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Spinal cord injury (SCI) affects approximately 300,000 people in the United States. Most individuals who sustain severe SCI also develop subsequent osteoporosis. However, beyond immobilization-related lack of long bone loading, multiple mechanisms of SCI-related bone density loss are incompletely understood. Recent findings suggest neuronal impairment and disability may lead to an upregulation of receptor activator of nuclear factor-κB ligand (RANKL), which promotes bone resorption. Disruption of Wnt signaling and dysregulation of RANKL may also contribute to the pathogenesis of SCI-related osteoporosis. Estrogenic effects may protect bones from resorption by decreasing the upregulation of RANKL. This review will discuss the current proposed physiological and cellular mechanisms explaining osteoporosis associated with SCI. In addition, we will discuss emerging pharmacological and physiological treatment strategies, including the promising effects of estrogen on cellular protection.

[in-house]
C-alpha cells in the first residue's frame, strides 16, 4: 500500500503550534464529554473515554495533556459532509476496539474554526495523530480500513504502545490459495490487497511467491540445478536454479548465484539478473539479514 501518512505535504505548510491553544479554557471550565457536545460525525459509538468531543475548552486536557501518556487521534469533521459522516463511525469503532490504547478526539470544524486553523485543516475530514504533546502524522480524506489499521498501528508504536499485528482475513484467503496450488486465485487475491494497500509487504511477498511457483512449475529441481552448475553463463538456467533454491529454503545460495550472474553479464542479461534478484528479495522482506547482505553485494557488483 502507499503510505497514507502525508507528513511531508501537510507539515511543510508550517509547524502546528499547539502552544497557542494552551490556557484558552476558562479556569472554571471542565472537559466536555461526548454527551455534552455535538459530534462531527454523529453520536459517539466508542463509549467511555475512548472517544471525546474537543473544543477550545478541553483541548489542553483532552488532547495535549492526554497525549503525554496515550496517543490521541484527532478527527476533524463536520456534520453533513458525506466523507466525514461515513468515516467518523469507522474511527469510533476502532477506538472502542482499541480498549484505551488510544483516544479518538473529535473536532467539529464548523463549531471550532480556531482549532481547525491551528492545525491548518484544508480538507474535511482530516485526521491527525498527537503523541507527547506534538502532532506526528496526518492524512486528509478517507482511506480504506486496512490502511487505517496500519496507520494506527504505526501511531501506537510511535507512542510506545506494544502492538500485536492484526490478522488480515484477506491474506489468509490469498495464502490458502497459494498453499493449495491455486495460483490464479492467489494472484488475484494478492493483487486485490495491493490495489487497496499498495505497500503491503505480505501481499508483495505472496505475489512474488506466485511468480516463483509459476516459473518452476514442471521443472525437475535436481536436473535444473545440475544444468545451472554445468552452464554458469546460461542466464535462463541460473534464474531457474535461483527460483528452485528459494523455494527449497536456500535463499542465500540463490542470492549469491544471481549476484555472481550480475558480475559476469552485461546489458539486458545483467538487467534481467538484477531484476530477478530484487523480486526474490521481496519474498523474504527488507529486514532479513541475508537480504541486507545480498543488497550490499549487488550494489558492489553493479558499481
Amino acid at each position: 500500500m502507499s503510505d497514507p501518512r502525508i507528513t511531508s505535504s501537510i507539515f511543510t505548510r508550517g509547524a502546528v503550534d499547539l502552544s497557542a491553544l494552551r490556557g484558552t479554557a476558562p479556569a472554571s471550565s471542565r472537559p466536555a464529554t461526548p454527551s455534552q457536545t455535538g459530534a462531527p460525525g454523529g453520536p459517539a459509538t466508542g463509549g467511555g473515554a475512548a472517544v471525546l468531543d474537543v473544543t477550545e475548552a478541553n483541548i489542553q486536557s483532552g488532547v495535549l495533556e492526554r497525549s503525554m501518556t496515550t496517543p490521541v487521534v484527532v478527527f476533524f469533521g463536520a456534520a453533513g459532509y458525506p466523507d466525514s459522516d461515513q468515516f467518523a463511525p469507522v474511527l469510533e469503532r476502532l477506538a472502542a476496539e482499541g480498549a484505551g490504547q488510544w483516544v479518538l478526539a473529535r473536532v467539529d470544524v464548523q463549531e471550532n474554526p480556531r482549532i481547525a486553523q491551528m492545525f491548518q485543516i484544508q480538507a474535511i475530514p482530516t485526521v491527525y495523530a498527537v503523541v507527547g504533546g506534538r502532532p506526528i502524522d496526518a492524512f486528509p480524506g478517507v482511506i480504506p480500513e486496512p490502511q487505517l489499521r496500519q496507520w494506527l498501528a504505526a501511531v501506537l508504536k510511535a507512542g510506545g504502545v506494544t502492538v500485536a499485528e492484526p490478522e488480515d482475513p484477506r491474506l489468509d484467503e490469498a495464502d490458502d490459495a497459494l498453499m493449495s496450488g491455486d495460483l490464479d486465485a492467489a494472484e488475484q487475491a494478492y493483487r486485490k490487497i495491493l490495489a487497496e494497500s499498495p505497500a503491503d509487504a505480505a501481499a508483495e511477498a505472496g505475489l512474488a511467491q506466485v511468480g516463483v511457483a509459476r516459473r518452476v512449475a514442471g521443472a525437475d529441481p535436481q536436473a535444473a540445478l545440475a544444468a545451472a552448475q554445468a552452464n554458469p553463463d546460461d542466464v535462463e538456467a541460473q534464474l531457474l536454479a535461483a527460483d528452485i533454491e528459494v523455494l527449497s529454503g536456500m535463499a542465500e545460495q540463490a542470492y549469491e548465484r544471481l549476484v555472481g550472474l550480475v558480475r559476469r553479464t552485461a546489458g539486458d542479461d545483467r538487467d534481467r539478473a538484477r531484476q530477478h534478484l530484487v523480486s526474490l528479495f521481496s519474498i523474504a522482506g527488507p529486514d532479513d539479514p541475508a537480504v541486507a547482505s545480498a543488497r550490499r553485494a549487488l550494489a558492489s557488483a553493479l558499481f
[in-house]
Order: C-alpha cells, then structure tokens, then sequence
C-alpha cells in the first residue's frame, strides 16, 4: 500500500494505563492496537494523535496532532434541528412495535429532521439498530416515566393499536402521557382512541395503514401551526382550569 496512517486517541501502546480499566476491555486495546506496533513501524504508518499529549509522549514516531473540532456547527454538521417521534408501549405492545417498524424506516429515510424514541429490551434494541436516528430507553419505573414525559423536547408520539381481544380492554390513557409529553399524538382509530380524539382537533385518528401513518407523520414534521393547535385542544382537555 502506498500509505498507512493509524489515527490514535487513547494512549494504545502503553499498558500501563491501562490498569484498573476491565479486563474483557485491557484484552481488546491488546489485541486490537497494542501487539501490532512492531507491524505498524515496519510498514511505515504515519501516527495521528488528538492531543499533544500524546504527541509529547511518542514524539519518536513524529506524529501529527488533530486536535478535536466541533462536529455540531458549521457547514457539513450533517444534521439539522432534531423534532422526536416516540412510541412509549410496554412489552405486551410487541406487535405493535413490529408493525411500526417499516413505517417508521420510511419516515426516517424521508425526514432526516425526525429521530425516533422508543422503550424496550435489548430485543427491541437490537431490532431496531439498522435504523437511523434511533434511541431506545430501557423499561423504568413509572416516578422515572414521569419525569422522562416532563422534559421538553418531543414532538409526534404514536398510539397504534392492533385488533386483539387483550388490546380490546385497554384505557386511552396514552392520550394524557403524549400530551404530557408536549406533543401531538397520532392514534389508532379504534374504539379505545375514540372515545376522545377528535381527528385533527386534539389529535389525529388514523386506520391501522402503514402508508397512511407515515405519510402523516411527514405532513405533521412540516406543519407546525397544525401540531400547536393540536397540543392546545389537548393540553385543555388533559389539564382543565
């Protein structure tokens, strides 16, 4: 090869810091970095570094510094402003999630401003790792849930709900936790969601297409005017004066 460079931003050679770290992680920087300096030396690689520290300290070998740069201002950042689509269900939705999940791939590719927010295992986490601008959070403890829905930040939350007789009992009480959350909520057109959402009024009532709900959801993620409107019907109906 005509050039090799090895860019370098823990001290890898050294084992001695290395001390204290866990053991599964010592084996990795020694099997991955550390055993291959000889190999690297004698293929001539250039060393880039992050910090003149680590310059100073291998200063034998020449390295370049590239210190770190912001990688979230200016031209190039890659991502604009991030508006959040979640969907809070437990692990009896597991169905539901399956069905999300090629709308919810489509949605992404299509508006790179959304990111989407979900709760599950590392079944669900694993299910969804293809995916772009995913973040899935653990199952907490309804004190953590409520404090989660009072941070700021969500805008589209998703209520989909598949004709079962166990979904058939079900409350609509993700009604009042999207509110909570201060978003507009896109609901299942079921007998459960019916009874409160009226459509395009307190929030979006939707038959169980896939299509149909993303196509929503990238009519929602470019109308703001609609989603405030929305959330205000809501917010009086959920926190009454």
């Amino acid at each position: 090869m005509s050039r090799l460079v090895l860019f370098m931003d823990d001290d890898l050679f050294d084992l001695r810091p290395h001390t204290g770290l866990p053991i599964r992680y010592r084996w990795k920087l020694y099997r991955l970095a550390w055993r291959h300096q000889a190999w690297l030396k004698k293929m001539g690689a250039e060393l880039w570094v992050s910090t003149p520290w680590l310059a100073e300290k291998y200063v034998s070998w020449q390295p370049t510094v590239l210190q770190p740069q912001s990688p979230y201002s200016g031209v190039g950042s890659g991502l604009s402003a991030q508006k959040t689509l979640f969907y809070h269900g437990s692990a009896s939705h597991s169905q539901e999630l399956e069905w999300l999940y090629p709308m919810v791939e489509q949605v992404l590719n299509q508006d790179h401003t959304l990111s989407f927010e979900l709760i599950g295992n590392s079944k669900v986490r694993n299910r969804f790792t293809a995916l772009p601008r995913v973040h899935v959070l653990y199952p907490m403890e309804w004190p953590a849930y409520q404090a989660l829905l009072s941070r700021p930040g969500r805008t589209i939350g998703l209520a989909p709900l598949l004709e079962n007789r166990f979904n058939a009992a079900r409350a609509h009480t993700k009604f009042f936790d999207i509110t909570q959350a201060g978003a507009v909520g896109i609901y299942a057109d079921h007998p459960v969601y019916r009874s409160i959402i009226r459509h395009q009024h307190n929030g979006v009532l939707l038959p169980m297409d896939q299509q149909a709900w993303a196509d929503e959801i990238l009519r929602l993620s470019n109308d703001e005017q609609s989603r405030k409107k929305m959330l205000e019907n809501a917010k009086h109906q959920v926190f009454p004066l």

Ramsha Shams, Kelsey P Drasites, Vandana Zaman, Denise Matzelle, Donald C Shields, Dena P Garner, Christopher J Sole, Azizul Haque, Narendra L Banik. The Pathophysiology of Osteoporosis after Spinal Cord Injury. International journal of molecular sciences. 2021 Mar 17;22(6)

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PMID: 33802713

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